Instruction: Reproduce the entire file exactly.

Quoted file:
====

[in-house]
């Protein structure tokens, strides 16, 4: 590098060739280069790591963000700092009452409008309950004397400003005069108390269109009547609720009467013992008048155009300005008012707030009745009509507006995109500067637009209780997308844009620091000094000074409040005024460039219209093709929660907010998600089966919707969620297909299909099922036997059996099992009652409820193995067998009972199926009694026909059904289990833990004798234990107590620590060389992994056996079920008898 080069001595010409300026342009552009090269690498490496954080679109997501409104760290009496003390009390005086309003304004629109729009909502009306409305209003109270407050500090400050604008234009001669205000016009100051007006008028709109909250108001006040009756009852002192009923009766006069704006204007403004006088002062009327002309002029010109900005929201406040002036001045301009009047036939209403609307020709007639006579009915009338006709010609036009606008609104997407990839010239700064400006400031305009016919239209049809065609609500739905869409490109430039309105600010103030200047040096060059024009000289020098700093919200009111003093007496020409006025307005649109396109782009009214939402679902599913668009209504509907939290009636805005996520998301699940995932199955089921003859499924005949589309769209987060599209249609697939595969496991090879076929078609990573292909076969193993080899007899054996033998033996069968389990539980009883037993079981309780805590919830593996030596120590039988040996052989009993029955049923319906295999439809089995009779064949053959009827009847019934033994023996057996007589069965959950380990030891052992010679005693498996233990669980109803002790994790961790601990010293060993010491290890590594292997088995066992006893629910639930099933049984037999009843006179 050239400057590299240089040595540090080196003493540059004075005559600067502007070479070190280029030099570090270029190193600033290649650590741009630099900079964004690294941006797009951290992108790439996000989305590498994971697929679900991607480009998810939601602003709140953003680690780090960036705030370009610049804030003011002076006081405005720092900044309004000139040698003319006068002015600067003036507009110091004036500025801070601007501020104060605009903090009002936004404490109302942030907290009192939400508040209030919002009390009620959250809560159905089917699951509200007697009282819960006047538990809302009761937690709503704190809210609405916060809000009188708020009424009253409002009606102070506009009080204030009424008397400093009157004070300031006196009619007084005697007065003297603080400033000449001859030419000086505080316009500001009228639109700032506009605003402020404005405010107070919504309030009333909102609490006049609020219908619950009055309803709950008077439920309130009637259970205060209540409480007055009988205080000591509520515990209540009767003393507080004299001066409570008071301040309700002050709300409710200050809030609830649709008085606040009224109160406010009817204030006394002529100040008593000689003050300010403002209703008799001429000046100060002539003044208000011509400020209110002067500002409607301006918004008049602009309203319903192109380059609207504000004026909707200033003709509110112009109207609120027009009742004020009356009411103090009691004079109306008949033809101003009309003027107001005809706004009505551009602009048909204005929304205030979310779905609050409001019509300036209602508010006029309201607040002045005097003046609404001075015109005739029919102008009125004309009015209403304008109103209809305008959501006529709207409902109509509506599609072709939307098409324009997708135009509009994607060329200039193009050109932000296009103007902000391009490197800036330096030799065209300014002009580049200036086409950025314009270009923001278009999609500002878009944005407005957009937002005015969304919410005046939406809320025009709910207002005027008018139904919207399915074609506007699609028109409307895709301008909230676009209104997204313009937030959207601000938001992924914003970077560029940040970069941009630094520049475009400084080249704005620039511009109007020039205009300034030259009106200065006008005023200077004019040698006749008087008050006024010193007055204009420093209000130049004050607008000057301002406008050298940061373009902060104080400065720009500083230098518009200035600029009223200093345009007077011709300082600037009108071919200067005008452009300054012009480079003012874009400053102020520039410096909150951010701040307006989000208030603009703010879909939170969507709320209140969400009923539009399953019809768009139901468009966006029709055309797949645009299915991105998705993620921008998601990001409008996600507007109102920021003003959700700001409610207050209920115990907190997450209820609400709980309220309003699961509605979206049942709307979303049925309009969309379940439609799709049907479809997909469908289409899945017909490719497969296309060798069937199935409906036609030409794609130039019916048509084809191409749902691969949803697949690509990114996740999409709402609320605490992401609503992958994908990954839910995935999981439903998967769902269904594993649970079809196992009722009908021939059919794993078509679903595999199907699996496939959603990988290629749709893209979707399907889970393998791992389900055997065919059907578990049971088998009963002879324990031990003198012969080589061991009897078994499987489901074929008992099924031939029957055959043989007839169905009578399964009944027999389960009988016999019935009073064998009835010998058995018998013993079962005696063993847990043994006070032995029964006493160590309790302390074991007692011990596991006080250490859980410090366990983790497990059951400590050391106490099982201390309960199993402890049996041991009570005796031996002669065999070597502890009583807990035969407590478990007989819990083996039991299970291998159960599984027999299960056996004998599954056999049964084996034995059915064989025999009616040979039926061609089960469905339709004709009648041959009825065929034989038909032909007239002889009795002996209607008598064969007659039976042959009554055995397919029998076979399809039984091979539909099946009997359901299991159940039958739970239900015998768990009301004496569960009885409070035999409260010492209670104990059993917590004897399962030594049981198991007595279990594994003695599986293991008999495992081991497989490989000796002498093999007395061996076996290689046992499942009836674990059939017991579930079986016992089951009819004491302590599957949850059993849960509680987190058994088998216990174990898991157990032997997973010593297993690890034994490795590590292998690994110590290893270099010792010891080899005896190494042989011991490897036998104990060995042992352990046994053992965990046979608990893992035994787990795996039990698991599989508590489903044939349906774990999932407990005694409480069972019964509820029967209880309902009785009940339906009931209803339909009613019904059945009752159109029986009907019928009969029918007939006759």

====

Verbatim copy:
[in-house]
């Protein structure tokens, strides 16, 4: 590098060739280069790591963000700092009452409008309950004397400003005069108390269109009547609720009467013992008048155009300005008012707030009745009509507006995109500067637009209780997308844009620091000094000074409040005024460039219209093709929660907010998600089966919707969620297909299909099922036997059996099992009652409820193995067998009972199926009694026909059904289990833990004798234990107590620590060389992994056996079920008898 080069001595010409300026342009552009090269690498490496954080679109997501409104760290009496003390009390005086309003304004629109729009909502009306409305209003109270407050500090400050604008234009001669205000016009100051007006008028709109909250108001006040009756009852002192009923009766006069704006204007403004006088002062009327002309002029010109900005929201406040002036001045301009009047036939209403609307020709007639006579009915009338006709010609036009606008609104997407990839010239700064400006400031305009016919239209049809065609609500739905869409490109430039309105600010103030200047040096060059024009000289020098700093919200009111003093007496020409006025307005649109396109782009009214939402679902599913668009209504509907939290009636805005996520998301699940995932199955089921003859499924005949589309769209987060599209249609697939595969496991090879076929078609990573292909076969193993080899007899054996033998033996069968389990539980009883037993079981309780805590919830593996030596120590039988040996052989009993029955049923319906295999439809089995009779064949053959009827009847019934033994023996057996007589069965959950380990030891052992010679005693498996233990669980109803002790994790961790601990010293060993010491290890590594292997088995066992006893629910639930099933049984037999009843006179 050239400057590299240089040595540090080196003493540059004075005559600067502007070479070190280029030099570090270029190193600033290649650590741009630099900079964004690294941006797009951290992108790439996000989305590498994971697929679900991607480009998810939601602003709140953003680690780090960036705030370009610049804030003011002076006081405005720092900044309004000139040698003319006068002015600067003036507009110091004036500025801070601007501020104060605009903090009002936004404490109302942030907290009192939400508040209030919002009390009620959250809560159905089917699951509200007697009282819960006047538990809302009761937690709503704190809210609405916060809000009188708020009424009253409002009606102070506009009080204030009424008397400093009157004070300031006196009619007084005697007065003297603080400033000449001859030419000086505080316009500001009228639109700032506009605003402020404005405010107070919504309030009333909102609490006049609020219908619950009055309803709950008077439920309130009637259970205060209540409480007055009988205080000591509520515990209540009767003393507080004299001066409570008071301040309700002050709300409710200050809030609830649709008085606040009224109160406010009817204030006394002529100040008593000689003050300010403002209703008799001429000046100060002539003044208000011509400020209110002067500002409607301006918004008049602009309203319903192109380059609207504000004026909707200033003709509110112009109207609120027009009742004020009356009411103090009691004079109306008949033809101003009309003027107001005809706004009505551009602009048909204005929304205030979310779905609050409001019509300036209602508010006029309201607040002045005097003046609404001075015109005739029919102008009125004309009015209403304008109103209809305008959501006529709207409902109509509506599609072709939307098409324009997708135009509009994607060329200039193009050109932000296009103007902000391009490197800036330096030799065209300014002009580049200036086409950025314009270009923001278009999609500002878009944005407005957009937002005015969304919410005046939406809320025009709910207002005027008018139904919207399915074609506007699609028109409307895709301008909230676009209104997204313009937030959207601000938001992924914003970077560029940040970069941009630094520049475009400084080249704005620039511009109007020039205009300034030259009106200065006008005023200077004019040698006749008087008050006024010193007055204009420093209000130049004050607008000057301002406008050298940061373009902060104080400065720009500083230098518009200035600029009223200093345009007077011709300082600037009108071919200067005008452009300054012009480079003012874009400053102020520039410096909150951010701040307006989000208030603009703010879909939170969507709320209140969400009923539009399953019809768009139901468009966006029709055309797949645009299915991105998705993620921008998601990001409008996600507007109102920021003003959700700001409610207050209920115990907190997450209820609400709980309220309003699961509605979206049942709307979303049925309009969309379940439609799709049907479809997909469908289409899945017909490719497969296309060798069937199935409906036609030409794609130039019916048509084809191409749902691969949803697949690509990114996740999409709402609320605490992401609503992958994908990954839910995935999981439903998967769902269904594993649970079809196992009722009908021939059919794993078509679903595999199907699996496939959603990988290629749709893209979707399907889970393998791992389900055997065919059907578990049971088998009963002879324990031990003198012969080589061991009897078994499987489901074929008992099924031939029957055959043989007839169905009578399964009944027999389960009988016999019935009073064998009835010998058995018998013993079962005696063993847990043994006070032995029964006493160590309790302390074991007692011990596991006080250490859980410090366990983790497990059951400590050391106490099982201390309960199993402890049996041991009570005796031996002669065999070597502890009583807990035969407590478990007989819990083996039991299970291998159960599984027999299960056996004998599954056999049964084996034995059915064989025999009616040979039926061609089960469905339709004709009648041959009825065929034989038909032909007239002889009795002996209607008598064969007659039976042959009554055995397919029998076979399809039984091979539909099946009997359901299991159940039958739970239900015998768990009301004496569960009885409070035999409260010492209670104990059993917590004897399962030594049981198991007595279990594994003695599986293991008999495992081991497989490989000796002498093999007395061996076996290689046992499942009836674990059939017991579930079986016992089951009819004491302590599957949850059993849960509680987190058994088998216990174990898991157990032997997973010593297993690890034994490795590590292998690994110590290893270099010792010891080899005896190494042989011991490897036998104990060995042992352990046994053992965990046979608990893992035994787990795996039990698991599989508590489903044939349906774990999932407990005694409480069972019964509820029967209880309902009785009940339906009931209803339909009613019904059945009752159109029986009907019928009969029918007939006759």